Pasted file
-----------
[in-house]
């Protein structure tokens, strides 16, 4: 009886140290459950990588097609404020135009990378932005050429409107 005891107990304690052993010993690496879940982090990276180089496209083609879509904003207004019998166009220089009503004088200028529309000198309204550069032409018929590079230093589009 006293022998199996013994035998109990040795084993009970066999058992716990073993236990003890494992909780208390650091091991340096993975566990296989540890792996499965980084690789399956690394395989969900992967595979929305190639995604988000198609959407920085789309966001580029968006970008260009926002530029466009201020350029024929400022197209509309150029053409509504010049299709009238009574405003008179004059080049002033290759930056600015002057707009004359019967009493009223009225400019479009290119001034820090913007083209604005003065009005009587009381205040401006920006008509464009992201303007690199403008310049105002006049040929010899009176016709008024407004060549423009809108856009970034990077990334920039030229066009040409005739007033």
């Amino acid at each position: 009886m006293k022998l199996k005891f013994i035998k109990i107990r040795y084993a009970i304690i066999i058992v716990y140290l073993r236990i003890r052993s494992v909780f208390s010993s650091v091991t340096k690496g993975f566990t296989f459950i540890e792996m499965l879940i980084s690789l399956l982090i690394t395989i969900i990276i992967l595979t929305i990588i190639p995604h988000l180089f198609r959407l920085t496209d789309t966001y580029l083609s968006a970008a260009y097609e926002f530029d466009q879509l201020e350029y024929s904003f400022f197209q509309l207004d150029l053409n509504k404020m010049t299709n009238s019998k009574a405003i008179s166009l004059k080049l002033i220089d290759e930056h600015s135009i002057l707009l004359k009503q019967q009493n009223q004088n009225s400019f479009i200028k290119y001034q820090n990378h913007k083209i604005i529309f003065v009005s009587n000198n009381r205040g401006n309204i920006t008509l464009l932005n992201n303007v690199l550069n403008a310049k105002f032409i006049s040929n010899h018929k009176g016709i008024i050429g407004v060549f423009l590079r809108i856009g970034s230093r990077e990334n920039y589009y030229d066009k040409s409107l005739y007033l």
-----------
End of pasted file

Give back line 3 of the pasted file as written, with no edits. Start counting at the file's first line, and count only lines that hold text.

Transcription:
């Amino acid at each position: 009886m006293k022998l199996k005891f013994i035998k109990i107990r040795y084993a009970i304690i066999i058992v716990y140290l073993r236990i003890r052993s494992v909780f208390s010993s650091v091991t340096k690496g993975f566990t296989f459950i540890e792996m499965l879940i980084s690789l399956l982090i690394t395989i969900i990276i992967l595979t929305i990588i190639p995604h988000l180089f198609r959407l920085t496209d789309t966001y580029l083609s968006a970008a260009y097609e926002f530029d466009q879509l201020e350029y024929s904003f400022f197209q509309l207004d150029l053409n509504k404020m010049t299709n009238s019998k009574a405003i008179s166009l004059k080049l002033i220089d290759e930056h600015s135009i002057l707009l004359k009503q019967q009493n009223q004088n009225s400019f479009i200028k290119y001034q820090n990378h913007k083209i604005i529309f003065v009005s009587n000198n009381r205040g401006n309204i920006t008509l464009l932005n992201n303007v690199l550069n403008a310049k105002f032409i006049s040929n010899h018929k009176g016709i008024i050429g407004v060549f423009l590079r809108i856009g970034s230093r990077e990334n920039y589009y030229d066009k040409s409107l005739y007033l």